In the Beginning, Man Pondered Creation

Fiala on ethics: In the beginning, man pondered creation

Fresno Bee, originally published March 9, 2013; published online March 12, 2013

By Andrew Fiala

The debate about creationism and evolution is clearly not over. Nearly half of the American population believes that God created human beings in their present form about 10,000 years ago.

According to the Gallup Poll, the percentage of Americans who believe this has not changed much in 30 years, going from 44% in 1982 to 46% in 2012.

In Ohio last week, the state Supreme Court heard arguments about a teacher, John Freshwater, who was fired because he taught intelligent design. Freshwater’s attorney argued that intelligent design is “a scientific theory that happens to be consistent with the teachings of multiple major world religions.” Defenders of intelligent design argue that there are signs in nature that an intelligent designer either planned or is guiding natural processes. Defenders of evolution will interpret the data differently. But however we interpret the data, it is not clear that intelligent design really is consistent with the teachings of multiple world religions.

Some creation stories lack an intelligent designer. Babylonian, Greek and Roman myths talk about the gods arising out of primordial chaos, with battles, patricide and violence among the gods. In those traditions, there is a struggle and elemental power but no apparent designing intelligence.

The idea of intelligent design obviously has more in common with Christian theology. Traditional Christian theology points toward an omniscient, omnipotent and loving God who created the universe. But the all-knowing and all-powerful God of theology is different from the God of the Genesis story. The God of Genesis is surprised by human misbehavior and the wily ways of the serpent. It is hard to make sense of an intelligent and loving designer who is so frustrated with his creation that he floods the Earth and kills everyone in order to start over again.

Many liberal readers of the Bible will claim that these stories are not meant to be taken as literally true. Rather, such tales are supposed to impart a moral or spiritual lesson. There is no denying the importance of fables and parables to warn, inspire and exhort. But if they are read as parables and fables, they lose their explanatory power and their value as a competitor with the theory of evolution.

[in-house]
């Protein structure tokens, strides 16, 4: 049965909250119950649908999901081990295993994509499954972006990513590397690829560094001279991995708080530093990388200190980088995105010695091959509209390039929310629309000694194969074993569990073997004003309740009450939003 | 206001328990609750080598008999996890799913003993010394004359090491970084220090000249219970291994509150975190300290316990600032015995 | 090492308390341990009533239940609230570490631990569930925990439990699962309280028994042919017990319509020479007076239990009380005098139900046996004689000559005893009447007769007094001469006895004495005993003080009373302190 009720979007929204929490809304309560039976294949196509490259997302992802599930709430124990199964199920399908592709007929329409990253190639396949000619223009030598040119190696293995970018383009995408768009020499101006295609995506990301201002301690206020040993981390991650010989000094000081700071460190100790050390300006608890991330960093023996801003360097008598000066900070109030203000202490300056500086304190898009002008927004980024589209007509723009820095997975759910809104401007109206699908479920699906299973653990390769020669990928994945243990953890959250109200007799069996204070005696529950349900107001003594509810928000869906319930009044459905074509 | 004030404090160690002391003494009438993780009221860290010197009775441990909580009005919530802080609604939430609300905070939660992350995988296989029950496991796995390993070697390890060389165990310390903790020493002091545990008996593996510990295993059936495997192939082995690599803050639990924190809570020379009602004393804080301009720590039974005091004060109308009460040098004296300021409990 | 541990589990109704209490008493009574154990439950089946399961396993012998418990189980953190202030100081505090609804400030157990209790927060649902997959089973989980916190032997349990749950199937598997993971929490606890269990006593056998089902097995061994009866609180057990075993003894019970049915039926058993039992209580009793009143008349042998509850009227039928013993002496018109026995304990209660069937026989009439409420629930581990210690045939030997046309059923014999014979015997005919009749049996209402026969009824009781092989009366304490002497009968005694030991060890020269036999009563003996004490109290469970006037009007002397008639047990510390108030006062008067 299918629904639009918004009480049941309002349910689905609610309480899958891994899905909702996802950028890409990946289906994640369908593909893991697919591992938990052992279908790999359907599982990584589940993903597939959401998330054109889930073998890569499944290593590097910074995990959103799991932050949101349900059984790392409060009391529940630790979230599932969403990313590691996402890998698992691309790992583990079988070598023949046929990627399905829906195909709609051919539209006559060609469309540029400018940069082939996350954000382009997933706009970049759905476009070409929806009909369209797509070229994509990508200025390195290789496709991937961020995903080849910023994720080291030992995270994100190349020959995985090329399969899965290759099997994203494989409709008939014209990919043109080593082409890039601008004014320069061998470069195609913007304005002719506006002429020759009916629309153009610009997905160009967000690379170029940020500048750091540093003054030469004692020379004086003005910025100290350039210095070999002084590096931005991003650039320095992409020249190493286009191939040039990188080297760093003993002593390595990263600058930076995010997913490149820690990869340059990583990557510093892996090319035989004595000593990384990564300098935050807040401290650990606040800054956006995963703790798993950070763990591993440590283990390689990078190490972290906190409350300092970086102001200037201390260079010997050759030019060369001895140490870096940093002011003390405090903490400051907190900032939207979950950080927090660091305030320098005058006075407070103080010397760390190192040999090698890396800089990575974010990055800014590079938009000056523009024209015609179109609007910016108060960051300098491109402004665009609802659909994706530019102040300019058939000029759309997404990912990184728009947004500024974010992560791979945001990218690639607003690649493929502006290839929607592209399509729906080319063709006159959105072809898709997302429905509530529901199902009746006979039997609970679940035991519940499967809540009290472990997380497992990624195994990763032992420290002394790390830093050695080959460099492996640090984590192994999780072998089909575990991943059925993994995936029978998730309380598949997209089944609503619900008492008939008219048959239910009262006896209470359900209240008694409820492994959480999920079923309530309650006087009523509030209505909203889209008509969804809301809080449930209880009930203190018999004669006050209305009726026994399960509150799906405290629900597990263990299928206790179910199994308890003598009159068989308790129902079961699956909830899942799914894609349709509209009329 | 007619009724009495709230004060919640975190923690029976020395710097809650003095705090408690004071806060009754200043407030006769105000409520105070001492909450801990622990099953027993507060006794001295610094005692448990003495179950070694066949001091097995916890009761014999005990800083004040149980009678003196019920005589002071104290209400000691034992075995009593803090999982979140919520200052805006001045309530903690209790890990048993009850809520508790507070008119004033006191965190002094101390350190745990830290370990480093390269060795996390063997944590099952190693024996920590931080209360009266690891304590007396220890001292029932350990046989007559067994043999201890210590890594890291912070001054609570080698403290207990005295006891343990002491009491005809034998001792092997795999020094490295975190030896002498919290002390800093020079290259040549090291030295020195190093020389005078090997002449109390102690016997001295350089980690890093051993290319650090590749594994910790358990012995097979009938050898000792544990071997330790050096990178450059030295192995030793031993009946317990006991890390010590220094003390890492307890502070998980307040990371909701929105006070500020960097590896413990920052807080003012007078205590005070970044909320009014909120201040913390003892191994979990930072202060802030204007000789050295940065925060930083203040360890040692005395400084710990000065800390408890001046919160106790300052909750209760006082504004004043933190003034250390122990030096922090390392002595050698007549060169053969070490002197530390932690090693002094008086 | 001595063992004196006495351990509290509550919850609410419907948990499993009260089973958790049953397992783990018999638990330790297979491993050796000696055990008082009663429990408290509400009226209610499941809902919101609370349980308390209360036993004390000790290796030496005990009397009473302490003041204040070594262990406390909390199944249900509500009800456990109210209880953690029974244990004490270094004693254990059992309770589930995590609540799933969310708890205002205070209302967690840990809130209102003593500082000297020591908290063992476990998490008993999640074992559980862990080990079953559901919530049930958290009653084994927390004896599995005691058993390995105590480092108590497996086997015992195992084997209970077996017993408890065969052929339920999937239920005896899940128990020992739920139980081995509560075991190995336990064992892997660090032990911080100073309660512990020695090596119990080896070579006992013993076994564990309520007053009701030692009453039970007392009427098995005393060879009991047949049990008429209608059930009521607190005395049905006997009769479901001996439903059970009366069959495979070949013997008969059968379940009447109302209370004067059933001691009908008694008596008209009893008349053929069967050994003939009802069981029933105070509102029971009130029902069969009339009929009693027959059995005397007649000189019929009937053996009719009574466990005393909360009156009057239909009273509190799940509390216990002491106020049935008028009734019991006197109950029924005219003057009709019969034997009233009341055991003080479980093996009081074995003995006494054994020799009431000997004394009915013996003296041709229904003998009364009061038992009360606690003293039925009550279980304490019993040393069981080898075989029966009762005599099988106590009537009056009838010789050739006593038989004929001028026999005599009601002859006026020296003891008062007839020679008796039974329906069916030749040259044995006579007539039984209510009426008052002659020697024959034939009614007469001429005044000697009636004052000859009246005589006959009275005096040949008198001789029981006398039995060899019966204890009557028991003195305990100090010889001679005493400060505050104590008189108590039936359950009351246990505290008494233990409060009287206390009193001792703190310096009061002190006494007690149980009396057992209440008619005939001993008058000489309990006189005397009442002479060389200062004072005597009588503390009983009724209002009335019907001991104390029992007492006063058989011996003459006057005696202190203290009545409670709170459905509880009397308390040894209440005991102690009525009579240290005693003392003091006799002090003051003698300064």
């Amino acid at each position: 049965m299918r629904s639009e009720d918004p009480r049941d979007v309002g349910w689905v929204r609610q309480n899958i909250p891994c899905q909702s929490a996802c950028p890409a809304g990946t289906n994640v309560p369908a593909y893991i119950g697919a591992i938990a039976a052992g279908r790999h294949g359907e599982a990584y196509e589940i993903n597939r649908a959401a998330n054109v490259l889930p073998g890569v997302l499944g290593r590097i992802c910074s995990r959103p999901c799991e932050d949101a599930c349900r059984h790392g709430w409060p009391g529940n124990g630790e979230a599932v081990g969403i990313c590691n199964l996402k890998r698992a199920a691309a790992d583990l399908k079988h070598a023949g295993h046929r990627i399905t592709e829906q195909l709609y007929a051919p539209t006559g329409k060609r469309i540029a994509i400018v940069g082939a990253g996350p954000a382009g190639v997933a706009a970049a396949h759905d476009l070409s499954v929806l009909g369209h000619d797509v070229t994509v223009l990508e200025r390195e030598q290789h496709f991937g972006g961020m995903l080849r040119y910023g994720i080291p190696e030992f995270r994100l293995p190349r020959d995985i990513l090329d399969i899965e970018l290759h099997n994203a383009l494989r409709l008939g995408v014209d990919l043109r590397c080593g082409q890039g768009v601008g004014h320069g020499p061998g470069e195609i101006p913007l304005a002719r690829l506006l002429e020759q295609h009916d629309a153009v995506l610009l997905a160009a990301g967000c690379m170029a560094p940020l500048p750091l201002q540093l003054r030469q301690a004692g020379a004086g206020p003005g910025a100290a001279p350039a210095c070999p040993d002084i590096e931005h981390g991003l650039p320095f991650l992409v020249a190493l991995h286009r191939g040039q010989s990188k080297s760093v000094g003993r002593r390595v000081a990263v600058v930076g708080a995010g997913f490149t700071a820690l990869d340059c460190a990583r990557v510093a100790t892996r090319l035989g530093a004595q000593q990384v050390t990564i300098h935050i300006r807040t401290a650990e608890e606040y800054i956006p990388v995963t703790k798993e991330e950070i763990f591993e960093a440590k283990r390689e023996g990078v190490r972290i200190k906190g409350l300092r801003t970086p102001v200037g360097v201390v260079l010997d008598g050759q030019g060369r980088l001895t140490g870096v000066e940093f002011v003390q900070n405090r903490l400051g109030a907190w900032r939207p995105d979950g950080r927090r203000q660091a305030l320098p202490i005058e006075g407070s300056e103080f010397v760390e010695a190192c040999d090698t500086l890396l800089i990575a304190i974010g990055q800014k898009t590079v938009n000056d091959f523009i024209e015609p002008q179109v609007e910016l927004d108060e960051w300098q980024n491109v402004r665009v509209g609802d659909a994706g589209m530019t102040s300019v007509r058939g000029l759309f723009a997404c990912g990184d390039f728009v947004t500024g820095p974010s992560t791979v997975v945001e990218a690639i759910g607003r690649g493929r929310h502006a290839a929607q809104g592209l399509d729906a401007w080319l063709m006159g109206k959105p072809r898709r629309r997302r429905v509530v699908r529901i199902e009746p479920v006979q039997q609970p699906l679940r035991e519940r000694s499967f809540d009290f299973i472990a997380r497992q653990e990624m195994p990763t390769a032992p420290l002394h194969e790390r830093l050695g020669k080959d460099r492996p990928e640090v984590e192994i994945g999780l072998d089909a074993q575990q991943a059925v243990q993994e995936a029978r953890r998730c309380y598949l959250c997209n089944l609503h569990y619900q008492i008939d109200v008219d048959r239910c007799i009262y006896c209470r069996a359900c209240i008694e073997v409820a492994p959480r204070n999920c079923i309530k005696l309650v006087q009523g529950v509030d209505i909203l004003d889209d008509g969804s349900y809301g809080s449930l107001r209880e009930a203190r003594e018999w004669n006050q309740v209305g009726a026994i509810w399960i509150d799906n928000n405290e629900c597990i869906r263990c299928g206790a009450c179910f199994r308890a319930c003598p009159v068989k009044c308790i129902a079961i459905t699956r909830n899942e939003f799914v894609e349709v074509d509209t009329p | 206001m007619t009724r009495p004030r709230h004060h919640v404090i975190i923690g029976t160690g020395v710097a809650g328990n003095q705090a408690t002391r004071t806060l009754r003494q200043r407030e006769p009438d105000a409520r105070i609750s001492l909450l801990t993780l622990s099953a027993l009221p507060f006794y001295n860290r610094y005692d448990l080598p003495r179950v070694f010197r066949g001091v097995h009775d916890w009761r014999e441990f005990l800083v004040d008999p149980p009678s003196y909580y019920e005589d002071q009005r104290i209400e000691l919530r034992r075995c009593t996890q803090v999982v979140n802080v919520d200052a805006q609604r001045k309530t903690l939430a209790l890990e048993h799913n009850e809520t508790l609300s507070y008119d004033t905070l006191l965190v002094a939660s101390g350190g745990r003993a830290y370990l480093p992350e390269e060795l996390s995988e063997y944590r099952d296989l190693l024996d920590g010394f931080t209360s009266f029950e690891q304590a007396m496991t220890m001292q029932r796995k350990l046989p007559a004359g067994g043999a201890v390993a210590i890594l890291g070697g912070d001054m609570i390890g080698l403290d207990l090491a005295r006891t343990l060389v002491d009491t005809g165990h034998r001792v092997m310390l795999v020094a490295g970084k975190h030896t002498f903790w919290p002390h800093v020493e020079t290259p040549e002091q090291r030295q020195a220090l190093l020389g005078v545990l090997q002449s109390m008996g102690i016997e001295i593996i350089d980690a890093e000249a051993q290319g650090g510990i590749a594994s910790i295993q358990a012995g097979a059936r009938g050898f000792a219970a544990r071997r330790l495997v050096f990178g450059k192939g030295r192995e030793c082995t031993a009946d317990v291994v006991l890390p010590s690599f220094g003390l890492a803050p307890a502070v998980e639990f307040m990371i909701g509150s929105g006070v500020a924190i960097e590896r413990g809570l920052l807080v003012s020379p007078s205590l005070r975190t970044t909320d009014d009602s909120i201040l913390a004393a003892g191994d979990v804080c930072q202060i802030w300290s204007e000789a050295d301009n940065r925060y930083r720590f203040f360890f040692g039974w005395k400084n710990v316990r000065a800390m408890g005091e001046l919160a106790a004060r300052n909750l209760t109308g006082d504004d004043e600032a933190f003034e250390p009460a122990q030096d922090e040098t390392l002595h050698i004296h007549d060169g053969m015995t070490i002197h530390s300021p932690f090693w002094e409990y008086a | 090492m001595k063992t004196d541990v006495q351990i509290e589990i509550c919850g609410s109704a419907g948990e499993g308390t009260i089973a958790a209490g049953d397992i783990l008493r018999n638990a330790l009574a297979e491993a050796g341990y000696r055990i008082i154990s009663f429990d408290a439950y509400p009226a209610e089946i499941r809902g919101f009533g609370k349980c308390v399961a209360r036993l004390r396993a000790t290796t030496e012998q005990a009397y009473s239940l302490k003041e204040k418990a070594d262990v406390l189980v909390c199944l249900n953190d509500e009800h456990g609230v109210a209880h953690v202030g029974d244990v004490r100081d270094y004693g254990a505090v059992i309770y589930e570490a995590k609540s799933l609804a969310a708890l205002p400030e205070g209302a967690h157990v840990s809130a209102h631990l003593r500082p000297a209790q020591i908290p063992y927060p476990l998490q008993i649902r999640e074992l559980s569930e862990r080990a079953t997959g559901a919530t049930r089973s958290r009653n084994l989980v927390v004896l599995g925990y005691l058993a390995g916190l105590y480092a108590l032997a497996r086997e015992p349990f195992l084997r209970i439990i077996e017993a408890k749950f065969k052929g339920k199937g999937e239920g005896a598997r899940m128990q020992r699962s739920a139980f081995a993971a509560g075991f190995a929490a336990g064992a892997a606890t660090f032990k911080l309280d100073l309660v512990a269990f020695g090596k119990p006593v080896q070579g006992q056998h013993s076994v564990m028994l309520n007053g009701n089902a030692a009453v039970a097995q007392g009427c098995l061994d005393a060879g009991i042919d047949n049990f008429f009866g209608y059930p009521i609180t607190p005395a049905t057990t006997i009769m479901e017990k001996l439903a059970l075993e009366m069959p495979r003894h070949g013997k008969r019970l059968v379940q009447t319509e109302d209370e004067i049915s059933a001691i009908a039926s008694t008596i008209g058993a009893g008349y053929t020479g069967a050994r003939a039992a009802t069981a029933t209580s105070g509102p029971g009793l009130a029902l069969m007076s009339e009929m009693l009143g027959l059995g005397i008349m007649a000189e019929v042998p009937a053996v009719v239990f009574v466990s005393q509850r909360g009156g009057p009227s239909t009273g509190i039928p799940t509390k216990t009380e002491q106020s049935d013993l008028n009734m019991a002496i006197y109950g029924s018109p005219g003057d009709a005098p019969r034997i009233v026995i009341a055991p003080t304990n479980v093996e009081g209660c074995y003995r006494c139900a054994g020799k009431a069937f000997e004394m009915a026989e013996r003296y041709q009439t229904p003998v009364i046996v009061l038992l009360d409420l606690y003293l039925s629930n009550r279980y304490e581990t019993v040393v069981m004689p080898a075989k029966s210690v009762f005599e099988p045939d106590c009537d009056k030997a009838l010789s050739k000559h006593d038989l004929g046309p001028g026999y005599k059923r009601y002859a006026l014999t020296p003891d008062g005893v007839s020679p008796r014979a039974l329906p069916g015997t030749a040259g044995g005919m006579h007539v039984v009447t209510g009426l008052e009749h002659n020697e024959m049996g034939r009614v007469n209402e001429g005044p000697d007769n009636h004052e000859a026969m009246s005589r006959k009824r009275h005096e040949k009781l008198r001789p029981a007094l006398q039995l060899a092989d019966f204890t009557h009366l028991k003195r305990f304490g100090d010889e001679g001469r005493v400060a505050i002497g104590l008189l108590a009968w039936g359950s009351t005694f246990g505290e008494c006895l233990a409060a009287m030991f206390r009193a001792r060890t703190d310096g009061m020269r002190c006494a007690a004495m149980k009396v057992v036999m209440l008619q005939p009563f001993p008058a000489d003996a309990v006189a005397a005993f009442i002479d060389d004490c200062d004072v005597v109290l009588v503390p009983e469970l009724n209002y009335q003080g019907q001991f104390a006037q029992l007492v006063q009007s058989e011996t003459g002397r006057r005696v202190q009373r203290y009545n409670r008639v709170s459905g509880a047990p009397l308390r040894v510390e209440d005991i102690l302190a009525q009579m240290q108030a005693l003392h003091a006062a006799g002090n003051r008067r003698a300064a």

Someone might claim that despite the allegorical nature of many creation stories, these tales point toward an intelligent designer behind the myth. But some religious ideas aim in entirely different direction. Ancient Christian heretics — the Gnostics and Manichaeans — believed that the material world was created by a malicious bungler. That might explain all sorts of problems, like evil, cancer and natural disasters.

Other traditions are not focused on creation. Buddhism emphasizes the repetition of vast eons of time instead of a moment of creation caused by a creator god and a final judgment or endpoint of creation. From this standpoint, time involves eternal or infinite cycles. Within those cycles, consciousness can evolve through a long process toward enlightenment.

How would we decide which religious account is true: that the universe is an eternal cycle, or that this world is a failed creation, or that an intelligent designer created the whole?

While it is interesting to speculate about the origin and purpose of the world, it is important to acknowledge that there is no consensus about these metaphysical ideas. Nor is there a commonly agreed upon method for deciding which account is true.

Critics of evolutionary theory want to “teach the controversy,” as Sen. Rick Santorum used to put it. However, the controversy runs quite deep. While it is doubtful that science teachers could reasonably cover the gamut of creation stories in their classrooms, a course in religious studies might help, along with a course in the philosophy of religion and the philosophy of science. Americans need more information about the history and diversity of religion and about the scientific method.

It might be that almost half of the population accepts a literal account of creation because they have not been exposed to the depth of the controversy about creation and design — even among the world’s religions.

Defenders of intelligent design may not want to open that particular can of worms. But it is fascinating to consider how our ideas about creation have evolved and developed.